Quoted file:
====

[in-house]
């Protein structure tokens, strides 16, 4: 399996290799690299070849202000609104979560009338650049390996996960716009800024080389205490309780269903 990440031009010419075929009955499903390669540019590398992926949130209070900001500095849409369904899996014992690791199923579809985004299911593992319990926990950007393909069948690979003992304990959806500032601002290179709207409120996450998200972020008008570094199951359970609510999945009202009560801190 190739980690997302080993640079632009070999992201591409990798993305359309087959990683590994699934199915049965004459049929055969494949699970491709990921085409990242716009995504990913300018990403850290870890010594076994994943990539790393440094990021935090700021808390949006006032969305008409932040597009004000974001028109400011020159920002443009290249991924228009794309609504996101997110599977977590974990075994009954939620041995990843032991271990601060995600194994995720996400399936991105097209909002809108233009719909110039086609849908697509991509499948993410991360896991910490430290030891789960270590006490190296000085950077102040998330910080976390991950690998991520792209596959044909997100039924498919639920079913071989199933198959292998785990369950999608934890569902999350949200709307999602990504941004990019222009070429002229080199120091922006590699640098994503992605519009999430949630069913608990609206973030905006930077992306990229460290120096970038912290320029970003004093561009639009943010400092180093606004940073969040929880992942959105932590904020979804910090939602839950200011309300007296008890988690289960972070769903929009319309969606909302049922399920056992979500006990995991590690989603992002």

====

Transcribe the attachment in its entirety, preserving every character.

[in-house]
């Protein structure tokens, strides 16, 4: 399996290799690299070849202000609104979560009338650049390996996960716009800024080389205490309780269903 990440031009010419075929009955499903390669540019590398992926949130209070900001500095849409369904899996014992690791199923579809985004299911593992319990926990950007393909069948690979003992304990959806500032601002290179709207409120996450998200972020008008570094199951359970609510999945009202009560801190 190739980690997302080993640079632009070999992201591409990798993305359309087959990683590994699934199915049965004459049929055969494949699970491709990921085409990242716009995504990913300018990403850290870890010594076994994943990539790393440094990021935090700021808390949006006032969305008409932040597009004000974001028109400011020159920002443009290249991924228009794309609504996101997110599977977590974990075994009954939620041995990843032991271990601060995600194994995720996400399936991105097209909002809108233009719909110039086609849908697509991509499948993410991360896991910490430290030891789960270590006490190296000085950077102040998330910080976390991950690998991520792209596959044909997100039924498919639920079913071989199933198959292998785990369950999608934890569902999350949200709307999602990504941004990019222009070429002229080199120091922006590699640098994503992605519009999430949630069913608990609206973030905006930077992306990229460290120096970038912290320029970003004093561009639009943010400092180093606004940073969040929880992942959105932590904020979804910090939602839950200011309300007296008890988690289960972070769903929009319309969606909302049922399920056992979500006990995991590690989603992002």